We need to remind men, especially middle-aged men that we are so much more than the sum of ‘do we own our house, what do we do for a living’ that we are allowed to be both compassionate and strong, not having to be one or the other.

Finally reaching out and admitting to a mate that I wasn’t ok, that I needed help was the hardest thing I have ever done, but it allowed me to realise that I couldn’t do it alone.

I didn’t need someone to fix me, just to sit with me and let me share my thoughts and my fears and not judge me.


For me, a man now in my early 30’s, I’ve long struggled with insecurities around my body image, social anxiety, panic attacks and deep periods of depression and melancholy. I have struggled with my own mental health for many years and tried to do it alone. It wasn’t until a friend reached out and shared that they had similar experiences that I was able to start the process of giving myself permission to get the help I needed. This is an ongoing process for me, and I don’t ever like to pretend I’m ‘cured’. Taking care of my mental health is a lifelong journey, just the same as our physical health…and we never know what’s around the corner.

Knowing how hard it was for me to be kind enough to myself to accept support from that dark place makes me really passionate about helping other men find that compassion for themselves too. These days there are so many societal pressures that already exist. We need to even out the added criticism and harshness with which we treat ourselves with deep love and compassion to accept we are enough, just as we are.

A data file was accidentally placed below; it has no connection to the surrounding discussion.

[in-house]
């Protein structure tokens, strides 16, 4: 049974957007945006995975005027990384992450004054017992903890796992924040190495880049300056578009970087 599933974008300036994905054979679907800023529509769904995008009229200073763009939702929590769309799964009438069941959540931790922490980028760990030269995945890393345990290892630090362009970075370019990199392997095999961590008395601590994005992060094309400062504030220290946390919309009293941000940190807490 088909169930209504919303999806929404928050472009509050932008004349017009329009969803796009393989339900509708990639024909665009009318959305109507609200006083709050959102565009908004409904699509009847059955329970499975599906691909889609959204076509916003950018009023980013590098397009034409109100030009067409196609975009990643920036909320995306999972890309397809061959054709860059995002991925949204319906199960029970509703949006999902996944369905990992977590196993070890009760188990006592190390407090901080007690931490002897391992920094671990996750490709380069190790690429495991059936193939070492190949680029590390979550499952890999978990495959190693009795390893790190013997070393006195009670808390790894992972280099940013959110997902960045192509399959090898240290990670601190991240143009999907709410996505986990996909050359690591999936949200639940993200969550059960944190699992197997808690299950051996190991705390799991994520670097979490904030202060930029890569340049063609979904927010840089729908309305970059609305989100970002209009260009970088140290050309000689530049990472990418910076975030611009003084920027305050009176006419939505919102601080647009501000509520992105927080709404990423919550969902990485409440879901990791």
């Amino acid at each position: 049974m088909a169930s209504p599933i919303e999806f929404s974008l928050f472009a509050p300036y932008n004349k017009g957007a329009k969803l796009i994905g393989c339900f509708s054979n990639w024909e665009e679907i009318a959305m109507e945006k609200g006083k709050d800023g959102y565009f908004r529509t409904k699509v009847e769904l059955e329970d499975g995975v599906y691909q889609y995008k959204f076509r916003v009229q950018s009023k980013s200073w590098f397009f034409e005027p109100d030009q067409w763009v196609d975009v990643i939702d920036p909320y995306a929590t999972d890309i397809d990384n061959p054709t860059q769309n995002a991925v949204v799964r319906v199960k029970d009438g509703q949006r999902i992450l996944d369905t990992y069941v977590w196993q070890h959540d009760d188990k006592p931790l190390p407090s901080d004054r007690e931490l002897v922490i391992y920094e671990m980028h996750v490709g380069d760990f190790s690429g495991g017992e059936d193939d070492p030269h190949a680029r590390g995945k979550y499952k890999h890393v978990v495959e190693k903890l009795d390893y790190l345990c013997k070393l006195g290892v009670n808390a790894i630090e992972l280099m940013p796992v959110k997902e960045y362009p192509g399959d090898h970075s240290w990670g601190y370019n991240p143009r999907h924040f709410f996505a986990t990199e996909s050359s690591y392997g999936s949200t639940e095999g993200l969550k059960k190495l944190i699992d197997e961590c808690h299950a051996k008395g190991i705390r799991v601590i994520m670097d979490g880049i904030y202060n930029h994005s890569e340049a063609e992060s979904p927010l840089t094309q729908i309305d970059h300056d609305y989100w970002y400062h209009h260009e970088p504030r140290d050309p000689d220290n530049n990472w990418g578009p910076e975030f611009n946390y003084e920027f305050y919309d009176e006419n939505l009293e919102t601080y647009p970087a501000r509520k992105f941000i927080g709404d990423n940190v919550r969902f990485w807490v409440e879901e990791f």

What are some of the changes you have observed in recent years about the way we approach male suicide prevention in Australia?



I think that we are making progress in the way we think about men in the way we approach suicide prevention in Australia but unfortunately, we still have a long way to go.

As a middle-aged man, I still feel there is a lot of talk about what the clinical profession feels we need, but not a lot of discussion with us about what we want.

For many of the men I work with the main thing they want is the chance to be heard without judgement, to feel that they are not failing their family or themselves because of their periods of mental distress.